Thursday, April 18, 2019

As Cherry Blossoms Fade Bluebells Peak

After a terribly wet 2018 we have been rewarded with a spectacular spring season.

The cherry blossoms were oh so gorgeous but after a week and a bit they faded and gave way to the bluebells.
 Pretty cherry blossoms backlit by a pretty sundown.
 Cherry blossom confetti with daffodils in my front garden.
 A misty morning farewell to the cherry blossoms with the vibrant spring green foliage starting to takeover.
 Spring frogs in a pond at Riverbend Park.
 If you look carefully nature always has some surprises to reward you with like this white bluebell.
 The winter season had an over abundance of rain and the Potomac overflowed it's banks on several occasions. At Riverbend this spring walking on the main trails in certain spots is like walking on a sandy beach. See in this photo how the sand has washed up into a bank on the left side.
 The spring flower display at Riverbend has been absolutely glorious and I saw many plants for the first time. Chatter along the walkways was wondering if the big green leaf plants might be lily of the valley. I was doubtful because that is not a wildflower native in this area so pulled out my trusty "spring wildflower identification guide" that I purchased at the Riverbend visitor center last year. It gave me the correct answer that these plants are ramps/wild leeks and that they might bloom in June/July. Spring Beauty in the foreground is particularly abundant and pretty this season.
 My first ever sighting of a white trout lily - I saw several of the more common yellow version this year. This is not a particularly wonderful photo but I include it here to demonstrate something I learned this season. Walk slowly and keep your eyes focused on the ground...but also be alert for other folk with cameras who have stopped along the trail. Chances are they have seen something special and will point it out to you if you pause and open a conversation with them. In the same way I was able to pass along a tip as to the location of one of the biggest areas of Sessile Trilliums I have seen in several years (not shown in the interests of keeping from this post turning into a marathon).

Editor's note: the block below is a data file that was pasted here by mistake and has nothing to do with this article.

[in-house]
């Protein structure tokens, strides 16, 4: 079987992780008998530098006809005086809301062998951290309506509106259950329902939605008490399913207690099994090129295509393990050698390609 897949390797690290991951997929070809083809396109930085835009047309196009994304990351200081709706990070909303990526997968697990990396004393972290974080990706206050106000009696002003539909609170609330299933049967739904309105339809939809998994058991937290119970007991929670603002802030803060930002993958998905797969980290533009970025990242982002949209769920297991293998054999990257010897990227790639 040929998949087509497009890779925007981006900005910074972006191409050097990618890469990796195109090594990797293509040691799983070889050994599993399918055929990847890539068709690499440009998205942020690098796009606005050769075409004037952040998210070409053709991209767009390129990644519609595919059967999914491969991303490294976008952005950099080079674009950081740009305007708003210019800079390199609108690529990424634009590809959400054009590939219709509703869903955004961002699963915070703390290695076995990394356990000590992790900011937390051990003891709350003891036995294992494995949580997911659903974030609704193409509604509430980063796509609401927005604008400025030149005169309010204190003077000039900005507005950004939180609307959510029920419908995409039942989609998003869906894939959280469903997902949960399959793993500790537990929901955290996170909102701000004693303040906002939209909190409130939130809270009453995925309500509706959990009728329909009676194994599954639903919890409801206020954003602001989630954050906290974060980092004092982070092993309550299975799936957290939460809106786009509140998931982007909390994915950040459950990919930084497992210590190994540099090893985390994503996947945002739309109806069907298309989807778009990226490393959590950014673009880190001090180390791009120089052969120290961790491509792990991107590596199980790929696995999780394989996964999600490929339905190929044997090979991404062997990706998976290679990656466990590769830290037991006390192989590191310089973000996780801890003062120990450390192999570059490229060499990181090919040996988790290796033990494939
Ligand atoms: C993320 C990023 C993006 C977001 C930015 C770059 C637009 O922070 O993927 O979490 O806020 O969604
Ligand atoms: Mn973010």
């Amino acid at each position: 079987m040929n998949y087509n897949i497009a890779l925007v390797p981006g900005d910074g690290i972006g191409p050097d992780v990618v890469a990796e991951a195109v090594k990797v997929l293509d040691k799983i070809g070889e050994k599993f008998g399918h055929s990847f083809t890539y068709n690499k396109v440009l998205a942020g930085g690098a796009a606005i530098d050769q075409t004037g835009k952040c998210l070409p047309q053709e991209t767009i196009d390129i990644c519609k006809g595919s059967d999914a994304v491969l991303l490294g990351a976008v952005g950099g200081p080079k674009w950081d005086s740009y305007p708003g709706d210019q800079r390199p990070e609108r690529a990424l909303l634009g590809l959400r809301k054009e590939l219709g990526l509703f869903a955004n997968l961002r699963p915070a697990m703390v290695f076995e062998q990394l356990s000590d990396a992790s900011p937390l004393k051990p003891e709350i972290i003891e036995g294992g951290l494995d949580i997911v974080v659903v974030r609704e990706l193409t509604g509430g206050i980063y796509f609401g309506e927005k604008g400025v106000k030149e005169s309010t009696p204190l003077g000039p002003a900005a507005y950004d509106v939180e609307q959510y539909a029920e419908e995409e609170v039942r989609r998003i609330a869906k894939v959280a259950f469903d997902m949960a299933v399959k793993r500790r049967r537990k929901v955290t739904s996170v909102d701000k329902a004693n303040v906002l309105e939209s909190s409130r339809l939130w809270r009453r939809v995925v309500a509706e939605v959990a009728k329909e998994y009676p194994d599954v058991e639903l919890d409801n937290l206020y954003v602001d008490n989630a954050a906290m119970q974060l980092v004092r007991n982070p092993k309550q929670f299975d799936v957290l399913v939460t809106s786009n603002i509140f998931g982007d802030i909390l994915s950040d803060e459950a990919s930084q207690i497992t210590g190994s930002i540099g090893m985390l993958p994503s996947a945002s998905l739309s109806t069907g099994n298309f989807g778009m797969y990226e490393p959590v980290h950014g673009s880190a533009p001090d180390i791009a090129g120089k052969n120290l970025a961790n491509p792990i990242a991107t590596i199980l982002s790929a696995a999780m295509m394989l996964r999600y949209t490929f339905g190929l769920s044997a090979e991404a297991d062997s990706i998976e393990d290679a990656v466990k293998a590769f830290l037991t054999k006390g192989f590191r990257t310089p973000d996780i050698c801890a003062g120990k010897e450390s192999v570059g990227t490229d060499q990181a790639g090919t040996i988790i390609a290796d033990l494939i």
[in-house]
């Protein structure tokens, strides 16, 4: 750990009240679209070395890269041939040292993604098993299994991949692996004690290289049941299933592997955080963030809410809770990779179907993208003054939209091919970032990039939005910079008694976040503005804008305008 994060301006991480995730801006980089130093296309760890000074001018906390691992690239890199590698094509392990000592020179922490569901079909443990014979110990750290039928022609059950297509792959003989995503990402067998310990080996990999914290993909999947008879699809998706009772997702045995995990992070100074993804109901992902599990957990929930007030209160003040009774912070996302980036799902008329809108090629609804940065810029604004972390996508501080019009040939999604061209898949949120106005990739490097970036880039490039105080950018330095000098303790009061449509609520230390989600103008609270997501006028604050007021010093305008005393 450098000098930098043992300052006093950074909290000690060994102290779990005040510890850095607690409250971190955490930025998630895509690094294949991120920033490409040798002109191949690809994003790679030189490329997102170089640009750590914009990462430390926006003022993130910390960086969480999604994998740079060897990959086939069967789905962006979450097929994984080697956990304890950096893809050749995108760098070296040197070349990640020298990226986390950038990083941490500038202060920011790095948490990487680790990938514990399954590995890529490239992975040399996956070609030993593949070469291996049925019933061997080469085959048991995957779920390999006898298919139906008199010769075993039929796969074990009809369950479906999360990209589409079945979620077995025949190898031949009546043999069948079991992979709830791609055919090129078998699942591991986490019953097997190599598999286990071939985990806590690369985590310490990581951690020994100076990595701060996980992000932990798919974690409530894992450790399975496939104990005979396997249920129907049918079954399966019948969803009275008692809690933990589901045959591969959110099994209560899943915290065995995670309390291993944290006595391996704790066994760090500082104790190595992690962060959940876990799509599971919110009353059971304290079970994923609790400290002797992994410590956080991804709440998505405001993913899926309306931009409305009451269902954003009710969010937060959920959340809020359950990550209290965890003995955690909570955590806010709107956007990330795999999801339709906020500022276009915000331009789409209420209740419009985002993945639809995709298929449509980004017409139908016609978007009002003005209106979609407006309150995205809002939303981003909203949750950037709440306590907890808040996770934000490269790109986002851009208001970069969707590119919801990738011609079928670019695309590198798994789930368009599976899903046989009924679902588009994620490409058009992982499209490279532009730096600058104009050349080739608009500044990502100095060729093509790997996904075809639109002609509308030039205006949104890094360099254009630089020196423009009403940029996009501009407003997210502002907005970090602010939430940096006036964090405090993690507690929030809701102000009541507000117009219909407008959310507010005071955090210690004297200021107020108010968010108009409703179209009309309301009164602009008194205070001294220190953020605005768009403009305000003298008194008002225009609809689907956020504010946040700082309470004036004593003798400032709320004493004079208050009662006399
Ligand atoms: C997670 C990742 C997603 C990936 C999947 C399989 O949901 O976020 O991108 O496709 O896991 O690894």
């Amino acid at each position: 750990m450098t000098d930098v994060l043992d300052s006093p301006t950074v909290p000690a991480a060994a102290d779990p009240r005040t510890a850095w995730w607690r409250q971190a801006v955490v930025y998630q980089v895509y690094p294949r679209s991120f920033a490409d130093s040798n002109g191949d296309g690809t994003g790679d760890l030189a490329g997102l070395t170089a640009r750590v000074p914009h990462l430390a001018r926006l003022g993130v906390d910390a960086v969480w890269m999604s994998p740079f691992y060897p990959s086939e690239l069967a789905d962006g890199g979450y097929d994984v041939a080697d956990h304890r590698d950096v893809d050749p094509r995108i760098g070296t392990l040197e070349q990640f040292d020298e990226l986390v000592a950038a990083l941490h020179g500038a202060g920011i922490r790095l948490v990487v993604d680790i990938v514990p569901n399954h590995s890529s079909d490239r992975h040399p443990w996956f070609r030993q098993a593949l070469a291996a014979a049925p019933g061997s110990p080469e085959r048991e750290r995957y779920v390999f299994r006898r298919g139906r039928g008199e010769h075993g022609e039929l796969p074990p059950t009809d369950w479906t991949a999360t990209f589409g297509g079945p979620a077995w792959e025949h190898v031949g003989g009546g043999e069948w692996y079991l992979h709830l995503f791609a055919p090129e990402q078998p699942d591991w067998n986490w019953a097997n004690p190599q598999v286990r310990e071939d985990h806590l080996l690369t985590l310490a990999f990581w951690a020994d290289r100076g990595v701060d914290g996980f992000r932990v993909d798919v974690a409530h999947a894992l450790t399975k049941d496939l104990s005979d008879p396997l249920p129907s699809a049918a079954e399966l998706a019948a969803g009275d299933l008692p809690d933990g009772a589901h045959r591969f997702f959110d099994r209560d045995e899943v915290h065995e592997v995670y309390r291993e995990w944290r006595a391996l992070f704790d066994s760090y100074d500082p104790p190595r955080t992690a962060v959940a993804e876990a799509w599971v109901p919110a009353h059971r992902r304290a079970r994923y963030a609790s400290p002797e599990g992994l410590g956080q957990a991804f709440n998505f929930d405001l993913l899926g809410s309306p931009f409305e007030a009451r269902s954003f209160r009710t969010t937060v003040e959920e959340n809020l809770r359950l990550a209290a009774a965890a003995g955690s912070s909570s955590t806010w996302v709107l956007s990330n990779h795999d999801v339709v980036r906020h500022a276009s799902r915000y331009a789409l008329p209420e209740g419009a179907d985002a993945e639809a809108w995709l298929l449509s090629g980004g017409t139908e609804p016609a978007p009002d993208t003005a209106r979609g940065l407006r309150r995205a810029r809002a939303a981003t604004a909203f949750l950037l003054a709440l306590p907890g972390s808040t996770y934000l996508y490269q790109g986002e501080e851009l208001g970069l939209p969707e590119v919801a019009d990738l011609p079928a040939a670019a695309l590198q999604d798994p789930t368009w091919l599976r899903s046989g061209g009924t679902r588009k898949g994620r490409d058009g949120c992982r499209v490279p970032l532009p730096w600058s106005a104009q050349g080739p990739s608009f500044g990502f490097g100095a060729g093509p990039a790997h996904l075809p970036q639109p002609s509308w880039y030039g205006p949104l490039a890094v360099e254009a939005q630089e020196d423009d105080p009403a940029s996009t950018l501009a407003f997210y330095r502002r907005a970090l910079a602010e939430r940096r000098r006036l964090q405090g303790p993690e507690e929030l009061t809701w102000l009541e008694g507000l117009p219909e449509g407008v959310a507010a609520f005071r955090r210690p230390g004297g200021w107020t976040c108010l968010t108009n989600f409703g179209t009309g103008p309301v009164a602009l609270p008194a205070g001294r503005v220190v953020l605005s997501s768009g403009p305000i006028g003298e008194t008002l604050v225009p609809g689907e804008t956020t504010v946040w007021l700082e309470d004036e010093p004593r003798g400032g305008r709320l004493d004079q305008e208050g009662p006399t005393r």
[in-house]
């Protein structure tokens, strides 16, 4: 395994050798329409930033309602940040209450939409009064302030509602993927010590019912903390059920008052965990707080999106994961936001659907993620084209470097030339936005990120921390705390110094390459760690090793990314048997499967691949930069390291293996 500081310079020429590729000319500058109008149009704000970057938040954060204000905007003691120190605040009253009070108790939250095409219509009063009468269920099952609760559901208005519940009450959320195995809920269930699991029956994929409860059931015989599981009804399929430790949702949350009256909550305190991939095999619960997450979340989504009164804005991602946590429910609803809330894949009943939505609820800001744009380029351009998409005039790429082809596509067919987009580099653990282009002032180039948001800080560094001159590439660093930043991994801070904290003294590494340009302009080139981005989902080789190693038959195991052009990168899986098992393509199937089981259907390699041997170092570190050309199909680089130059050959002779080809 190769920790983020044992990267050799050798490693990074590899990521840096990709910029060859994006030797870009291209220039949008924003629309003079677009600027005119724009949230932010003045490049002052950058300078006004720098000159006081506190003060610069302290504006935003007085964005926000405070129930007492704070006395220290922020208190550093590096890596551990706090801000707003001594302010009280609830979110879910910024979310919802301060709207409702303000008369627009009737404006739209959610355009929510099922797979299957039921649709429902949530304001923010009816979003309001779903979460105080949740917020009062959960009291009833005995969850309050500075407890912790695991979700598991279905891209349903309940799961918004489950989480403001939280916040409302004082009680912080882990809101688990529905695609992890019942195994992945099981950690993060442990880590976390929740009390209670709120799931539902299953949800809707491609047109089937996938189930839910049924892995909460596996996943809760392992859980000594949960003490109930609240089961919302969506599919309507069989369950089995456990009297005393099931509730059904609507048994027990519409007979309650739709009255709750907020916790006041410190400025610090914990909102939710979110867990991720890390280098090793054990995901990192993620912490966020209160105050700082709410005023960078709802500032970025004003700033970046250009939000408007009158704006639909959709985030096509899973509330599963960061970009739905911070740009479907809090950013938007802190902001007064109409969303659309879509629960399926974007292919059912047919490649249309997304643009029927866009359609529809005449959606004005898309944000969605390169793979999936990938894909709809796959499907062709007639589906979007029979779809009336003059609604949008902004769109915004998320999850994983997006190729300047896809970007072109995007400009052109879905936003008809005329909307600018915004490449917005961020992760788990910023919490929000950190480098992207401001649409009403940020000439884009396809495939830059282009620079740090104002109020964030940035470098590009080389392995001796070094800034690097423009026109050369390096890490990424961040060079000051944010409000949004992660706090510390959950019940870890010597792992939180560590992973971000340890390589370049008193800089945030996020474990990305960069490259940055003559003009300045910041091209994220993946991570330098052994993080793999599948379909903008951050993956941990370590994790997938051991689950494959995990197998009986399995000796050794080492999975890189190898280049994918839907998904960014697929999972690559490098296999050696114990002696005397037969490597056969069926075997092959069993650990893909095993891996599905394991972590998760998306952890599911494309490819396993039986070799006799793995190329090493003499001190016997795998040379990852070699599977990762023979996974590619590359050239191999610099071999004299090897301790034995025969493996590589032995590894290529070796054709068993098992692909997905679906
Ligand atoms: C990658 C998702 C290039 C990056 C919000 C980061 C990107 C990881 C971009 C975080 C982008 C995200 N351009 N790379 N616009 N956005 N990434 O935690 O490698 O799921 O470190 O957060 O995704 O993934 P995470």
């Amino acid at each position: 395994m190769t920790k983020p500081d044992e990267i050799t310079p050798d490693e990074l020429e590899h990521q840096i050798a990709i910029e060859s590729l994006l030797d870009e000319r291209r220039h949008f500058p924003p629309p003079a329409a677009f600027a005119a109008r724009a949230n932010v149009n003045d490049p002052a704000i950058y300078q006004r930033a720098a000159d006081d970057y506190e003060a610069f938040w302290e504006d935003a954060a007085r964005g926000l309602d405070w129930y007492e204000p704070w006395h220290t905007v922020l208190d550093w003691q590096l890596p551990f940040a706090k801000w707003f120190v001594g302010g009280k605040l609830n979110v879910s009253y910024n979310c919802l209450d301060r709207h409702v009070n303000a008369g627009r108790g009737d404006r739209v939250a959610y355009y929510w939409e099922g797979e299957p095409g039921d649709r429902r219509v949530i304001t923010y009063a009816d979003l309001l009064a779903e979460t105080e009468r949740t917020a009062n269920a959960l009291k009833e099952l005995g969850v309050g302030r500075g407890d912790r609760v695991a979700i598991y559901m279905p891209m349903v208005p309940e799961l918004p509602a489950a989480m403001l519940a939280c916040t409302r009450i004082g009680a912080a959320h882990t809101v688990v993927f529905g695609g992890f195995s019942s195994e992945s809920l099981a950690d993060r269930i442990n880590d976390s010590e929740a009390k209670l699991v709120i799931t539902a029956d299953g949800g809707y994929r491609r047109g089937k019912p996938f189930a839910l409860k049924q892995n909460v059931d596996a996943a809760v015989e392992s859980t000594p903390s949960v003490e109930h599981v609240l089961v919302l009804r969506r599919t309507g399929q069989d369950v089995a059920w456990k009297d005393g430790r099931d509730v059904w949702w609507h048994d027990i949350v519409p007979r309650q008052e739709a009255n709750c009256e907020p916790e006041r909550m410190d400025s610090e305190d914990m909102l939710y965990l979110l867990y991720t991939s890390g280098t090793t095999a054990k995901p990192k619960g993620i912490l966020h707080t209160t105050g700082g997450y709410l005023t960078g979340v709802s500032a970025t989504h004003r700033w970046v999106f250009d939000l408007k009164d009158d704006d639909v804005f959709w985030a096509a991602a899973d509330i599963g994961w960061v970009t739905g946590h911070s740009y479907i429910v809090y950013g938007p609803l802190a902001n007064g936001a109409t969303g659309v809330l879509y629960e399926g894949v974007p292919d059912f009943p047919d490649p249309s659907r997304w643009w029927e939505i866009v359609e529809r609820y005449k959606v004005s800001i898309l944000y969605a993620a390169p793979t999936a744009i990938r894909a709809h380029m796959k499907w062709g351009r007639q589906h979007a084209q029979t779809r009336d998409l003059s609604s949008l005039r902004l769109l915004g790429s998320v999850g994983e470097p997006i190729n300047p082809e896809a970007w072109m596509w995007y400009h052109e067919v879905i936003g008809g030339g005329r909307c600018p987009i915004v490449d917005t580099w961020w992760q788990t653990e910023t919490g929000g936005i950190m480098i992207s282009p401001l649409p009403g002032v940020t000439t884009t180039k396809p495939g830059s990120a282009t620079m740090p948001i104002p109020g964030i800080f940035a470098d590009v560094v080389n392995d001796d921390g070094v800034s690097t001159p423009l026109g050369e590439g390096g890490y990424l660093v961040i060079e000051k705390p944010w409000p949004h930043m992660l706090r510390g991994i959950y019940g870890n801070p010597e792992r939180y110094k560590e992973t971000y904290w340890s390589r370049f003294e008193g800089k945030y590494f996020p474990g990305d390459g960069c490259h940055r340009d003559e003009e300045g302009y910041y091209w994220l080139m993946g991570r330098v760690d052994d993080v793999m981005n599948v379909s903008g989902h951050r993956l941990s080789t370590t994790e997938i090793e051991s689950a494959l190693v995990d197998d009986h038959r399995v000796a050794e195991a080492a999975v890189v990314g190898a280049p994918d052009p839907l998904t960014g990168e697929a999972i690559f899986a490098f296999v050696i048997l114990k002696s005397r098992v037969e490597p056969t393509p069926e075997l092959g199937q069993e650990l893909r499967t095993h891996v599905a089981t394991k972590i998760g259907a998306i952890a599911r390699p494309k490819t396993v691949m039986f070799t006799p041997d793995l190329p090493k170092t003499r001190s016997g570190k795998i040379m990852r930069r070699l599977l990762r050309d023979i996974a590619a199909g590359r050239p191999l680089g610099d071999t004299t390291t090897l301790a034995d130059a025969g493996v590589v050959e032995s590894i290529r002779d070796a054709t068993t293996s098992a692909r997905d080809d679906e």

For our fourth walk among the bluebells this season we went to a new location for us: the Seneca Park which is a few miles upriver from Riverbend Park. It is more of a hike to find the bluebells and the paths are more narrow and prone to being muddy, but, oh yes, the bluebells there are just as wonderful this spring.
 I'm including this photo to see if I can get someone else to identify this wildflower. I found only these two stalks and could not see it on my identification chart. Do you know what this white flower in the foreground is?
 Along the riverbank walk at Seneca there are frequent small islands that separate the riverbank from the main Potomac River. On Wednesday when we we there the current was moving quite quickly and I spotted this one duck having a grand ride with not much effort. Note the abundance of bluebells on the small island in the background.
 The bluebells are very tenacious and will find a home just about anywhere along the riverbank. The trees are pretty tenacious as well and this one was at a good lean out over the river and was hosting a bluebell as a bonus.
 Its a bit of an uphill hike on the return from the riverbank to the parking lot but on a sunny spring day there is the added bonus of views like this.